Gross Domestic Product by Industry, September 2022

December 2, 2022

Real gross domestic product (GDP) edged up 0.1% in September. Growth was led by goods-producing industries (+0.3%), while services-producing industries were essentially unchanged.

Advance information indicates that real GDP was essentially unchanged in October. Increases in the public, transportation and warehousing, construction and wholesale trade sectors were offset by decreases in the manufacturing and mining, quarrying and oil and gas extraction sectors. Due to its preliminary nature, this estimate will be updated on December 23 with the release of the official GDP data for October.

Goods-producing industries expand as crude bitumen production level reaches a record high, while manufacturing activity continues to weaken

A significant gain in crude bitumen production in Alberta and the continued momentum in agricultural production largely contributed to the growth in goods-producing industries. Decreased manufacturing activity partially offset these increases.

Crude bitumen fuels mining, quarrying and oil and gas extraction

The mining, quarrying and oil and gas extraction sector rose 1.2% in September, the seventh increase in the last eight months, with growth in two of the three subsectors.

Oil and gas extraction rose 1.8%, led by a surge in oil sands extraction and attributable to a record high level of crude bitumen production (which exceeded the previous records reached in July and August).

Oil and gas extraction (except oil sands) was down 1.5%, driven by a decline in crude petroleum extraction and in part due to maintenance activity at an offshore crude production facility.

Mining and quarrying (except oil and gas) contracted 1.3% in September, mainly due to a decrease in non-metallic mineral mining and quarrying (-3.4%). Significant decreases in shipments of potash destined to Brazil and the United States were observed in September. Despite this monthly decline, the value of potash exports has more than doubled compared with September 2021 because of the impact the war in Ukraine has had on global demand for Canadian potash.

Construction expands

The construction sector expanded 0.5% in September, largely driven by a gain in engineering construction activity (+1.7%). There were also increases in non-residential building and repair construction. Residential building construction was the only exception as it recorded a 0.6% decline, continuing the downward trend that began in April. Despite declines in five of the last six months, residential building construction was more than 6% above its February 2020 level, before the COVID-19 pandemic, but about 16% below its April 2021 peak.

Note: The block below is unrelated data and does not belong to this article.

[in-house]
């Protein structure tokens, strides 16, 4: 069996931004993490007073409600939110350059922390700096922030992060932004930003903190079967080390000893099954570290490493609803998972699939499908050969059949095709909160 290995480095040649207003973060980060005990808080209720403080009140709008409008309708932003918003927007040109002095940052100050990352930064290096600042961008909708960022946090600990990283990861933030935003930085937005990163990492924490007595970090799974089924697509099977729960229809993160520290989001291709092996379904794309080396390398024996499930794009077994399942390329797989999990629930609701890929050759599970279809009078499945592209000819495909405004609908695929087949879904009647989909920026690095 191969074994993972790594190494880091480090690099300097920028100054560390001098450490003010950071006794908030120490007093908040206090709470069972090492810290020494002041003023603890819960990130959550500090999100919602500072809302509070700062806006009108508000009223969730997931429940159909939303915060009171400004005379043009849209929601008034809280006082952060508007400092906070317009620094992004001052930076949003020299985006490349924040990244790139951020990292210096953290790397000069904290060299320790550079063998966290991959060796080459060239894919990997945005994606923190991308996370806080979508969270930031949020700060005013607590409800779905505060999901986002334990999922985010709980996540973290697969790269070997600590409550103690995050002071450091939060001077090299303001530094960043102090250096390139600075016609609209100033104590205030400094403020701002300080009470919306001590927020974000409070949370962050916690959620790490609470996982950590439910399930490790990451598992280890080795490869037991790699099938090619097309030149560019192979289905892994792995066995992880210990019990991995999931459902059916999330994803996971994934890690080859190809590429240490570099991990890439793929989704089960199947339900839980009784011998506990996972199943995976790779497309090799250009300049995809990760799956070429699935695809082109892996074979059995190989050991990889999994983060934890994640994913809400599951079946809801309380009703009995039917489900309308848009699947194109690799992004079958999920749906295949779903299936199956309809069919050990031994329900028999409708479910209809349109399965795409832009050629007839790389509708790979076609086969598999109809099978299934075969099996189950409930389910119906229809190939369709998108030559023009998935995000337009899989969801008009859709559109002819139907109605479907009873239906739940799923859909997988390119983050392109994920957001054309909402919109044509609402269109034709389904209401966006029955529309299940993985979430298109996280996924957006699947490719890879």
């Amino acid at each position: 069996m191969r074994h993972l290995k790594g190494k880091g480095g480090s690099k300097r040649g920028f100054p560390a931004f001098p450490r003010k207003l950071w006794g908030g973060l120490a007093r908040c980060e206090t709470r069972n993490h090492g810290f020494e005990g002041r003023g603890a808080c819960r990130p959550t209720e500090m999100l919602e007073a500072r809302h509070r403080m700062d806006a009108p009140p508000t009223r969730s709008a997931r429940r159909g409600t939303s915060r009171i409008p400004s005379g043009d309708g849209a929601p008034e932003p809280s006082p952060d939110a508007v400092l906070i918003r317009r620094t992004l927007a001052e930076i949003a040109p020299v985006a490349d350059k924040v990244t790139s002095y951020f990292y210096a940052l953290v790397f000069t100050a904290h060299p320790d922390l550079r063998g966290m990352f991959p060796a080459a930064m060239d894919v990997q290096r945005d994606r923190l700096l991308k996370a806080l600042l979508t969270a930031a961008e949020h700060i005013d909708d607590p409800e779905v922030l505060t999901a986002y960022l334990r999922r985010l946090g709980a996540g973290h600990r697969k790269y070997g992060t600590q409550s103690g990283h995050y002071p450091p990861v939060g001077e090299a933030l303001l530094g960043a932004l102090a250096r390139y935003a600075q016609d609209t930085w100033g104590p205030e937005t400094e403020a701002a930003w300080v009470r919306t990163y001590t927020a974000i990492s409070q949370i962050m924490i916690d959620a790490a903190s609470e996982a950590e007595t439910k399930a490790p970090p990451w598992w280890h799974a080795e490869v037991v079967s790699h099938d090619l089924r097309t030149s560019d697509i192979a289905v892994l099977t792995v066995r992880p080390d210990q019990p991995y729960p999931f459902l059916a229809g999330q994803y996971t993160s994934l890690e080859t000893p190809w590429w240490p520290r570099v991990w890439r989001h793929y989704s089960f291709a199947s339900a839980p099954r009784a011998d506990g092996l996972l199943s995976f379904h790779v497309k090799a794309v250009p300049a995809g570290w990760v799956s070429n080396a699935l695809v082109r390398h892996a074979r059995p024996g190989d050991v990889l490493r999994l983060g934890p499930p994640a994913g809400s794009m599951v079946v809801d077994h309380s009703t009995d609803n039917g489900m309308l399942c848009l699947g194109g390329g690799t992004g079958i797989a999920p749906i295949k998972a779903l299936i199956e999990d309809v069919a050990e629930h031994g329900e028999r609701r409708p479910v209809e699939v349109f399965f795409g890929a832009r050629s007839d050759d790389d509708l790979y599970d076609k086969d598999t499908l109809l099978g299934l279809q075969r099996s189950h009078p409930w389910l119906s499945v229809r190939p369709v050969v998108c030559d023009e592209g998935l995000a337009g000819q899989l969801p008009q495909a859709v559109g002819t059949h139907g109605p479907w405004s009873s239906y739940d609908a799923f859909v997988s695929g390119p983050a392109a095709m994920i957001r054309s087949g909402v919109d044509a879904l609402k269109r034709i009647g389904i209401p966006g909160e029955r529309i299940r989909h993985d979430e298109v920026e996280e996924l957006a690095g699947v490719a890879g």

Agriculture continues to grow, led by crop production

The agriculture, forestry, fishing and hunting sector rose 0.8% in September, led by an increase in crop production. Crop production (except cannabis) expanded 0.7%, recording the 12th consecutive monthly increase following drought conditions in Western Canada in 2021. Increased production was largely driven by better growing conditions, leading to higher-than-expected yields.

Manufacturing activity continues to weaken

The manufacturing sector decreased 0.1% in September. This was its fourth decline in five months, bringing the sector’s activity level back to its lowest since January 2022. A decline in non-durable goods manufacturing was partially offset by increased activity in durable goods manufacturing.

Non-durable goods manufacturing fell 0.9% in September, as seven of the nine subsectors declined. Food product manufacturing (-1.4%) contributed the most to the decrease, as lower levels of meat and seafood product manufacturing offset growth in fruit and vegetable preserving and specialty food manufacturing as well as grain and oilseed milling.

Durable goods manufacturing rose 0.6% in September, despite 6 of the 10 subsectors decreasing. This was a rebound from two consecutive monthly declines; however, the activity level remained below the 2022 peak recorded in June. Machinery manufacturing drove growth, led by gains in agricultural, construction, and mining machinery manufacturing and industrial machinery manufacturing.

Transportation equipment manufacturing declined, as production remained constrained by limited semi-conductor availability, tempering the increase in durable goods manufacturing.

Declines or slow growth in client facing industries halts growth in services-producing industries

Services-producing industries were essentially unchanged in September despite a contraction in the majority of sectors, including a reduction in retail trade and wholesale trade activity. However, increases in the health care and social assistance and the professional, scientific and technical services sectors largely offset the declines.

Retail activity edges down

The retail trade sector edged down 0.1% in September, as 6 of the 12 subsectors decreased.

Food and beverage stores declined 1.9% in September to reach its lowest level since April 2018. Broad-based declines were observed across all four store types in the subsector, with the supermarkets and other grocery (except convenience) stores declining the most. In September, prices for food purchased from stores (+11.4%) grew at the fastest pace year-over-year since August 1981 (+11.9%). While food and beverage stores have been trending downward since the beginning of 2021, food and beverage product sales have continued increasing at other store types, such as general merchandise stores.

The overall decline in retail trade was partially offset by activity at gasoline stations, up 4.2%, the second consecutive monthly increase following three months of declines. Gasoline prices fell 7.4% on an unadjusted basis in September, partially due to increased global crude oil supply.

Wholesale trade down after strong increase in August

Wholesale trade edged down 0.1% in September, the third decline in four months, as four of nine subsectors decreased.

Gains and losses were relatively evenly distributed among the major subsectors. Decreases were recorded in the miscellaneous (-3.6%), building material and supplies (-3.0%) and machinery equipment and supplies (-1.0%) merchant wholesalers.